“You are brave,” “You are worth it,” “Breathe,” “Create;” these are a few of the uplifting words and phrases that adorn Mount Horeb High School’s new mental wellness mural.
After witnessing the effects of mental illness on peers, a group of seniors at Mount Horeb High School wanted a to create a mural with the power to soothe, uplift, and give hope. Between March 19 and 23, Dane Arts Mural Arts (DAMA) assisted 1,000 students, as well as many community members, in fulfilling that artistic vision. An official mural dedication will be held at the school on May 8.
Lead artist Amy Zaremba was touched by the project’s overwhelming support and said the turnout of volunteers was “really amazing.”
“And the kids didn’t just come here and sit around,” Zaremba added. “They actually participated and they wanted to be a part of it.”
Since 2012, an increasing number of local students have been affected by mental illness. Common disorders such as anxiety, depression and anorexia can negatively impact a student’s academic performance and their daily interactions with peers.
One in five Dane County high school students have had suicidal thoughts in the past 30 days, and nearly the same amount of students suffer from long-term anxiety, according to the 2015 Dane County Youth Assessment Report.
Directly addressing suicidal thoughts can be one of the best ways to support those experiencing them, according to Andrea Lawson, co-director of mental health services at University Health Services.
“Many people who are experiencing thoughts of suicide feel isolated, alone, stuck, and unable to change their feelings or situations, so talking about it can reduce those feelings of isolation,” Lawson said.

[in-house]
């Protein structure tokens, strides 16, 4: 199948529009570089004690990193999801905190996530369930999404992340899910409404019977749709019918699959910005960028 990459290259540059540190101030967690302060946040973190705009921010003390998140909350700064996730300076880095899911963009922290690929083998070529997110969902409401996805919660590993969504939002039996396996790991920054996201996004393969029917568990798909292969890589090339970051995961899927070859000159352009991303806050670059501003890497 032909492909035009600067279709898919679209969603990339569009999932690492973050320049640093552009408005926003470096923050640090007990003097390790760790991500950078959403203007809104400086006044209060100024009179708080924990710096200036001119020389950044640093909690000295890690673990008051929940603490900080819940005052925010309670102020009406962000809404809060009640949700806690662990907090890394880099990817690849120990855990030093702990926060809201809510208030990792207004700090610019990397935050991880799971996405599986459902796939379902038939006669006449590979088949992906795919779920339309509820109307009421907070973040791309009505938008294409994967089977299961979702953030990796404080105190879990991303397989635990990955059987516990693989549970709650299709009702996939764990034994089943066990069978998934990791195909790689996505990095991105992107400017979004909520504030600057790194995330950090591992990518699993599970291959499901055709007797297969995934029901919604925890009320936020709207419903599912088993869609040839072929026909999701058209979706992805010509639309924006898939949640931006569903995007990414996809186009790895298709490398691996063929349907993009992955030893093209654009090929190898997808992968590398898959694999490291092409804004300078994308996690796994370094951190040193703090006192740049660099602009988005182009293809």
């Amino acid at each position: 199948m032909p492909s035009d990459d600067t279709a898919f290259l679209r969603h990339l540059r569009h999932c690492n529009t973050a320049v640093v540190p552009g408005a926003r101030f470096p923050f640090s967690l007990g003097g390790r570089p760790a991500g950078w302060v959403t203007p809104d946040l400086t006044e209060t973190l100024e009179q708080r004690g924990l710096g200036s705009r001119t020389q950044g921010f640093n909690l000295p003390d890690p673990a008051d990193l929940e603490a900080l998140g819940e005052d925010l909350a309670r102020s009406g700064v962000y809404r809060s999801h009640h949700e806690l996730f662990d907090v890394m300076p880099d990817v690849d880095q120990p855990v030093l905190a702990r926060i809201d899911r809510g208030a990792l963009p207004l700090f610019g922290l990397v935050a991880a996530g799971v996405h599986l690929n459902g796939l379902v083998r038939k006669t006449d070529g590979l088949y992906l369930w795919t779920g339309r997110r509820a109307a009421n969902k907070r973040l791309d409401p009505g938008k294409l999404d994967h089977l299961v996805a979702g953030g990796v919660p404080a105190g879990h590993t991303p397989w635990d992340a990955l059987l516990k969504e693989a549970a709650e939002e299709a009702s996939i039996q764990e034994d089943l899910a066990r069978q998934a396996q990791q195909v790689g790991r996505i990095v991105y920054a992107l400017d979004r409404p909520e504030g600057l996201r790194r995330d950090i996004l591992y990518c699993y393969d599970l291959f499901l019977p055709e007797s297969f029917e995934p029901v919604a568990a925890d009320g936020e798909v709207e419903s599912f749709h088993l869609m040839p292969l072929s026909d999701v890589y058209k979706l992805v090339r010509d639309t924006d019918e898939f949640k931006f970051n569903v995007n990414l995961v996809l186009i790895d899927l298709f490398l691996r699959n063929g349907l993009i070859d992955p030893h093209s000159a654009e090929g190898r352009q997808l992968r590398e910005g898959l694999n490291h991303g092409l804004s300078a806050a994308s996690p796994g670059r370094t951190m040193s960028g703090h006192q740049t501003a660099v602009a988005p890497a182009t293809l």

Recognizing the challenges that many students face, Mount Horeb High School teachers and staff were supportive of the seniors’ proposed mural project from the start.
“We’re here for all kids, all people,” high school principal Michael Werbowsky said. “And as a community, it is our responsibility to support one another.”
Caption: Lead artist Amy Zaremba puts finishing touches on the mental wellness mural. Photo: Erin Green.
The finished mural consists of eight 4-by-4-foot square panels, which together create a larger jungle image. Colorful foliage stands out against a dark background on the left, while sunlight shines through trees on the right.
“All of it is meant to kind of make you feel good,” Zaremba said. “If you get close, you read the quotes and those uplift your spirit, and if you step away, you have that sunshine and plant life to…lift your mood a bit.”
Zaremba said DAMA’s design process is “always collaborative.” A few students shared the quote “I lift my chin and embody the light,” and that became the artists’ thematic inspiration. Ideas were also extracted from student design sessions in the high school’s advanced art classes.
The mural will not only act as a source of visual beauty and positivity for students – it will also point toward helpful resources. A list of websites and the contact information of mental health professionals will hang beside the mural for students to utilize at any time.
Caption: Each mural piece will be hung in a separate classroom until the school’s upcoming renovations are complete. Eventually, the full mural will hang in a new common space. Photo: Erin Green.
Werbowsky sees this mural as an important step toward removing the negative stigma that often surrounds mental health, and he hopes it will inspire other schools to start similar conversations.
“We’re here as a school community trying to support one another, reaching our fullest potential, and that really, really helps define what it means to be a community,” Werbowsky said. “And if this can help other schools get to conversations, support…[and] strengthen our understanding and connectedness to our well-being, great.”